Toggle Main Menu Toggle Search

Open Access padlockePrints

The nature of dual-task interference during gait in incident Parkinson's disease

Lookup NU author(s): Professor Lynn RochesterORCiD, Dr Brook Galna, Dr Susan Lord, Professor David Burn


Full text for this publication is not currently held within this repository. Alternative links are provided below where available.


Dual-task interference during gait is a common phenomenon in older adults and people with Parkinson's disease (PD). Dual-task performance is driven by cognitive processes involving executive function, attention and working memory which underpin resource capacity and allocation. The underlying processes that contribute to dual-task interference are poorly understood, and confounded by methodological differences. The aim of this study was to explore the nature of dual-task interference in PD with respect to age-matched controls. We examined 121 people with early PD and 189 controls and controlled for baseline task demand on both tasks allowing between-group differences to be attributed to dual-task interference rather than differences in baseline performance. We also compared a wide range of gait characteristics to evaluate the pattern of interference. Participants walked for two minutes at a preferred pace under single- and dual-task (test of working memory capacity - digit span recall) conditions. In a subgroup task demand was increased (digit span + 1) (n = 55 control, n = 44 PD) to assess the influence of resource capacity. Finally the association between dual-task interference with motor and cognitive characteristics was examined to evaluate resource capacity and allocation. PD and controls responded similarly to the dual-task for all gait characteristics except for step width and step width variability and this was the same when task demand increased (dual + 1). Control participants took wider steps (p = 0.006) and step width variability increased significantly for controls (p = 0.001) but not PD. Interference was specific to the gait characteristic rather than a global pattern of impairment. Digit span error rates were not significantly different between/groups during dual-task performance. There were no significant correlations with dual-task interference and global cognition, motor deficit, and executive function for either group. Effects of dual-tasks on gait performance are twofold and specific to the gait characteristic. They reflect an age-related reduction in gait performance (especially forward progression) in PD and controls possibly due to reduced resource capacity; and secondly, show postural stability during walking in early PD is disproportionately affected highlighting a PD-specific dual-task co-ordination deficit. Further work is required to identify the cognitive, executive and motor correlates of dual-task interference from which inferences about underlying cognitive processes can be made. These findings inform an understanding of dual-task impairment in early PD and suggest that management should target postural control under dual-task conditions from the early stages. (C) 2014 IBRO. Published by Elsevier Ltd. All rights reserved.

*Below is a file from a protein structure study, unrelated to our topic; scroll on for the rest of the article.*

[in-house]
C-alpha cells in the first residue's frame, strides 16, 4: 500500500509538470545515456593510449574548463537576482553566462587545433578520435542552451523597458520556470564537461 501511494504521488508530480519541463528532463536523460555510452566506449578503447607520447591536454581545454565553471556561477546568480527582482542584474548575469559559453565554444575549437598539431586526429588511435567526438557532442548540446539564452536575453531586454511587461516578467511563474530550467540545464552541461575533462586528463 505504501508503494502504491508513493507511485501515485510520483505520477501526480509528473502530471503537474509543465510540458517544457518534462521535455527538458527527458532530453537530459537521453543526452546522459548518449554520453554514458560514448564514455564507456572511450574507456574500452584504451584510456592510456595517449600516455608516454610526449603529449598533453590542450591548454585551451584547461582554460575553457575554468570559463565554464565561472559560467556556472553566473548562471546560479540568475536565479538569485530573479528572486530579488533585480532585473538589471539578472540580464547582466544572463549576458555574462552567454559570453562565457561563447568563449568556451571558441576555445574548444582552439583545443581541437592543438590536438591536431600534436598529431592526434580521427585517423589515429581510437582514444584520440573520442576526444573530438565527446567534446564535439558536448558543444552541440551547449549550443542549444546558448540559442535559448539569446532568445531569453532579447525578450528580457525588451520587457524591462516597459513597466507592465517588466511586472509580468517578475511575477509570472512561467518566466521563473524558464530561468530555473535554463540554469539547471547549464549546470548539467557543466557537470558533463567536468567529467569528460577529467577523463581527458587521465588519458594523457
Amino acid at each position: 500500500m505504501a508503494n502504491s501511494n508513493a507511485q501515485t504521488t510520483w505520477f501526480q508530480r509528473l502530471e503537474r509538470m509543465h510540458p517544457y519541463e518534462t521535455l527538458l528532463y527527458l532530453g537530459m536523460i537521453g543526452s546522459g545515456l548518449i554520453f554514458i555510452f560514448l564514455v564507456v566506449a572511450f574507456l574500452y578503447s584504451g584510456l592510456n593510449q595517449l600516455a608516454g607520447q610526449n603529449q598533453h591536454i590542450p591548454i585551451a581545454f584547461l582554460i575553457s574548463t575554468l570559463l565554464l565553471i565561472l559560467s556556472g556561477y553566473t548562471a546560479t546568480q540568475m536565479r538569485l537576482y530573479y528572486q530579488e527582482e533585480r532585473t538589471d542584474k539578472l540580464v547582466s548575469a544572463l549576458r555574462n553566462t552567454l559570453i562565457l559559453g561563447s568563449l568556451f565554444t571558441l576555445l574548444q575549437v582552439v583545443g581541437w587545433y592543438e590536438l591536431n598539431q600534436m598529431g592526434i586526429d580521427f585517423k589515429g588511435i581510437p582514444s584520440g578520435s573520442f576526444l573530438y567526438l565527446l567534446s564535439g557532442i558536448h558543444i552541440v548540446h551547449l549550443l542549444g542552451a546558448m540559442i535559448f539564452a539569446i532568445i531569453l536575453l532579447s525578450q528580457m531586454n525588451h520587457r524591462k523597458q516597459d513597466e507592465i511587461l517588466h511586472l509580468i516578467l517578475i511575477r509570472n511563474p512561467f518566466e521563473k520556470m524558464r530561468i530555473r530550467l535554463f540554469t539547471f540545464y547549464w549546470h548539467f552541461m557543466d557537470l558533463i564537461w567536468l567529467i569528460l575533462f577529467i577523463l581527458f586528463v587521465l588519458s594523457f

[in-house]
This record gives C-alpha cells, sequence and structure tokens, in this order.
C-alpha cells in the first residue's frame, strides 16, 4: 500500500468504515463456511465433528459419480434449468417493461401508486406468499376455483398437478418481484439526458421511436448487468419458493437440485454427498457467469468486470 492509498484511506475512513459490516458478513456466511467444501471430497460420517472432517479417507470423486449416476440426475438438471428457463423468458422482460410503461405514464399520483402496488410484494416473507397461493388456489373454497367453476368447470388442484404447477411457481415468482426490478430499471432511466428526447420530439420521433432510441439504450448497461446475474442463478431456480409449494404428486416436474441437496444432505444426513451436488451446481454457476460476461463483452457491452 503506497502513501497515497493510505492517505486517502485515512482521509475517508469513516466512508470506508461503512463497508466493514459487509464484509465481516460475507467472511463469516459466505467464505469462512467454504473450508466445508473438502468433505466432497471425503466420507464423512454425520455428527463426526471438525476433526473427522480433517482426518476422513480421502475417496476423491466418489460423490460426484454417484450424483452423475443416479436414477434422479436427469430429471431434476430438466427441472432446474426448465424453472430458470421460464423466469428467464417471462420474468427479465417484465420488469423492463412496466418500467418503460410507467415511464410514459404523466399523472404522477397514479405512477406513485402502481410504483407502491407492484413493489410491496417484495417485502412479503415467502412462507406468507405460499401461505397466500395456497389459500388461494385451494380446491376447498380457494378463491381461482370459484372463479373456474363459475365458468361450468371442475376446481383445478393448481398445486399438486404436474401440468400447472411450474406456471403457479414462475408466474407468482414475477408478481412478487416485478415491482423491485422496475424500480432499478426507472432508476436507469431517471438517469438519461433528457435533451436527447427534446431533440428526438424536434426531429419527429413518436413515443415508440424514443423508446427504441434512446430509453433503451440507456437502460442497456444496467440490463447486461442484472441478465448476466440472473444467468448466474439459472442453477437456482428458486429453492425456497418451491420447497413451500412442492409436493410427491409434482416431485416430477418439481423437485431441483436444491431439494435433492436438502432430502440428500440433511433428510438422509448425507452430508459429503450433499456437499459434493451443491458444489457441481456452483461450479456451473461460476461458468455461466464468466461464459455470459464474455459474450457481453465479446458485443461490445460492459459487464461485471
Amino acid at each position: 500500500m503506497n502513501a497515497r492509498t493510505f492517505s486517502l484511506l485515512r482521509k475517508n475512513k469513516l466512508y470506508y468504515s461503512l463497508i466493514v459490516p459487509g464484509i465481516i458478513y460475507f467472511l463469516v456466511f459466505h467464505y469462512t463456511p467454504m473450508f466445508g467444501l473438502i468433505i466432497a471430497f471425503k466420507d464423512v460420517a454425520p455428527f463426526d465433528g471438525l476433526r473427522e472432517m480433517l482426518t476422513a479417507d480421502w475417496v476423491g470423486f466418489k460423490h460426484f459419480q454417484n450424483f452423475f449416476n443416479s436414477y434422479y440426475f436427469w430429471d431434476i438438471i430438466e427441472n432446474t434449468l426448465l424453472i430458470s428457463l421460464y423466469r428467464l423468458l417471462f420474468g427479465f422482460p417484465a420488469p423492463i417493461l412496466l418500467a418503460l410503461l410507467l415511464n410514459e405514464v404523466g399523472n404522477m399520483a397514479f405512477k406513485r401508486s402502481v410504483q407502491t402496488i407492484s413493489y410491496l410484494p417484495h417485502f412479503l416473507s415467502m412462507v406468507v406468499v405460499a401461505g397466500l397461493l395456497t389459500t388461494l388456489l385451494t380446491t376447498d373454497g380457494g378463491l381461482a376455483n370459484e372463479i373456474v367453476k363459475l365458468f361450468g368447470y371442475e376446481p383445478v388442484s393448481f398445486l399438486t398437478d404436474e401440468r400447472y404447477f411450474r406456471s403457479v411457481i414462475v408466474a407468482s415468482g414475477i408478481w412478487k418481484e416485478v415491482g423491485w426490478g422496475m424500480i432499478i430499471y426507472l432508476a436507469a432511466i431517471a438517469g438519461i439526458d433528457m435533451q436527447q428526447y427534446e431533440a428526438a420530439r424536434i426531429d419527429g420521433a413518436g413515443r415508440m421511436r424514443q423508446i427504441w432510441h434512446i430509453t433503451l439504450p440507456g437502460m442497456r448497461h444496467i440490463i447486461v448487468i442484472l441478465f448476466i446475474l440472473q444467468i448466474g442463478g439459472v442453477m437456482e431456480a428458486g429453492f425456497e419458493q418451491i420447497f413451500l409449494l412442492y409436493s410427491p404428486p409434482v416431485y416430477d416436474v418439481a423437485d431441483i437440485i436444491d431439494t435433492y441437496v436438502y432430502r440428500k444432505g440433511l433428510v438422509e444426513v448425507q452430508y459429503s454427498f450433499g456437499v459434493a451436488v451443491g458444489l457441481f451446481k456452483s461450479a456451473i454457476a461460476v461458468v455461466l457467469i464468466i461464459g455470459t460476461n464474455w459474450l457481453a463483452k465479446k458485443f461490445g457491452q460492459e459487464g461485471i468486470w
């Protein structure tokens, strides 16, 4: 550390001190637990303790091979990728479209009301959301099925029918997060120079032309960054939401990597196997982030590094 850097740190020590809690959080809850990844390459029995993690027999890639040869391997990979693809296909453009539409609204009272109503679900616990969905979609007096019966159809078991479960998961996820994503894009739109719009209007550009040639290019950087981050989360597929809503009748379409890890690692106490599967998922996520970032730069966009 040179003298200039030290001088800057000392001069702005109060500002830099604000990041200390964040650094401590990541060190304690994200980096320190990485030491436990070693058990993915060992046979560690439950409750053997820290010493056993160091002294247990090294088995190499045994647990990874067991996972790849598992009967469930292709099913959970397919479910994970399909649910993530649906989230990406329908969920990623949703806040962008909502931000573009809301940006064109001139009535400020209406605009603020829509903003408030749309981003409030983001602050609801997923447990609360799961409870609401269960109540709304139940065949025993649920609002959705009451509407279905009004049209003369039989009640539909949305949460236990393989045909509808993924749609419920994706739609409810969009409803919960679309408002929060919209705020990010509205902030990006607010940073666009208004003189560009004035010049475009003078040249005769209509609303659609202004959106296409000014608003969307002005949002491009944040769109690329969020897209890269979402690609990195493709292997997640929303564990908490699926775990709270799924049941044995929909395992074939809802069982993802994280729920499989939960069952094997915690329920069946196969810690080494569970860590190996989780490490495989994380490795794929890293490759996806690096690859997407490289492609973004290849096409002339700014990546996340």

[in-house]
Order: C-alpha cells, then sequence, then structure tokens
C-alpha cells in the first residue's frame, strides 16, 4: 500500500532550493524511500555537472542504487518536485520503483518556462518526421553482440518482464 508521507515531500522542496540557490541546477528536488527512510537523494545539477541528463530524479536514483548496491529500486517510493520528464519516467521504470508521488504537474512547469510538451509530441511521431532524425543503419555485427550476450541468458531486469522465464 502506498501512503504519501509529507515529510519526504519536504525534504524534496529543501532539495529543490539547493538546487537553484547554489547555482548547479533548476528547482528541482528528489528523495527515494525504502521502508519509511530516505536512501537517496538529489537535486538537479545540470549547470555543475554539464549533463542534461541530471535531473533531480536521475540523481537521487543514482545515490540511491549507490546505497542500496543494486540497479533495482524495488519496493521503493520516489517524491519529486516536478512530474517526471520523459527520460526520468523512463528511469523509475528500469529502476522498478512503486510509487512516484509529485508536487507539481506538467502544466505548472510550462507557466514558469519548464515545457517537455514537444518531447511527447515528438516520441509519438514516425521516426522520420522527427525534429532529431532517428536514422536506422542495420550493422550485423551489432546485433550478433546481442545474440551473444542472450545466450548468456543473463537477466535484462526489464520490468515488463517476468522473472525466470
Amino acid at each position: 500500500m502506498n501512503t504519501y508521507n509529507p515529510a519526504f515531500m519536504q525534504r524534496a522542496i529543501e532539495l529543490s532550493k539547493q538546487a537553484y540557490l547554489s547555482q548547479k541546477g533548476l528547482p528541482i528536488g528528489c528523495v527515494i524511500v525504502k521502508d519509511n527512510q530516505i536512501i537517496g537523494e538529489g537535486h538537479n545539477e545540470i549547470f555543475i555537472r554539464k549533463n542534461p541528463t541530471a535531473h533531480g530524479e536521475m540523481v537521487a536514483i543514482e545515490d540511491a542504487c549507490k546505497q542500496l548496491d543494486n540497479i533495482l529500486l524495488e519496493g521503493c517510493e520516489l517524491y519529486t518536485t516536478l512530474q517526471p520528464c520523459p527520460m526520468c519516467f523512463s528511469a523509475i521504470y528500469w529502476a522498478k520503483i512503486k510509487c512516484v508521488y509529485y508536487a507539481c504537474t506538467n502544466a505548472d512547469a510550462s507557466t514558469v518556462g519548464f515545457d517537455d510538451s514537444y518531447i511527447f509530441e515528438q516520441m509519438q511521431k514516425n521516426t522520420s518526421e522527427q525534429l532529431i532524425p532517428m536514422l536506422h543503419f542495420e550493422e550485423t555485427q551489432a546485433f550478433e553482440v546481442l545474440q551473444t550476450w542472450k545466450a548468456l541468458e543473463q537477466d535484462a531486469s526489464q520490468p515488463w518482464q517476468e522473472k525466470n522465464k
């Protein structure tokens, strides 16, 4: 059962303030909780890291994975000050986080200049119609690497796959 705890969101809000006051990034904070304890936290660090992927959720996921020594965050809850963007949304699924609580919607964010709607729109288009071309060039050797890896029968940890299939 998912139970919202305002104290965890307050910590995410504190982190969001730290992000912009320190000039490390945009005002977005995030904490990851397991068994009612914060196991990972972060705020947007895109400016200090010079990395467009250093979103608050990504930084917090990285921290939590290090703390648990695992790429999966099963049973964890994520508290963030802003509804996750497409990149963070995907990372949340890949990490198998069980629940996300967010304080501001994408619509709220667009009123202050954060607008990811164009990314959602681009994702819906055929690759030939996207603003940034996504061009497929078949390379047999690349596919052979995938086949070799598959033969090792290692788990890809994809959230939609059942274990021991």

Publication metadata

Author(s): Rochester L, Galna B, Lord S, Burn D

Publication type: Article

Publication status: Published

Journal: Neuroscience

Year: 2014

Volume: 265

Pages: 83-94

Print publication date: 18/04/2014

Online publication date: 04/02/2014

Acceptance date: 21/01/2014

ISSN (print): 0306-4522

ISSN (electronic): 1873-7544

Publisher: Pergamon Press


DOI: 10.1016/j.neuroscience.2014.01.041


Altmetrics provided by Altmetric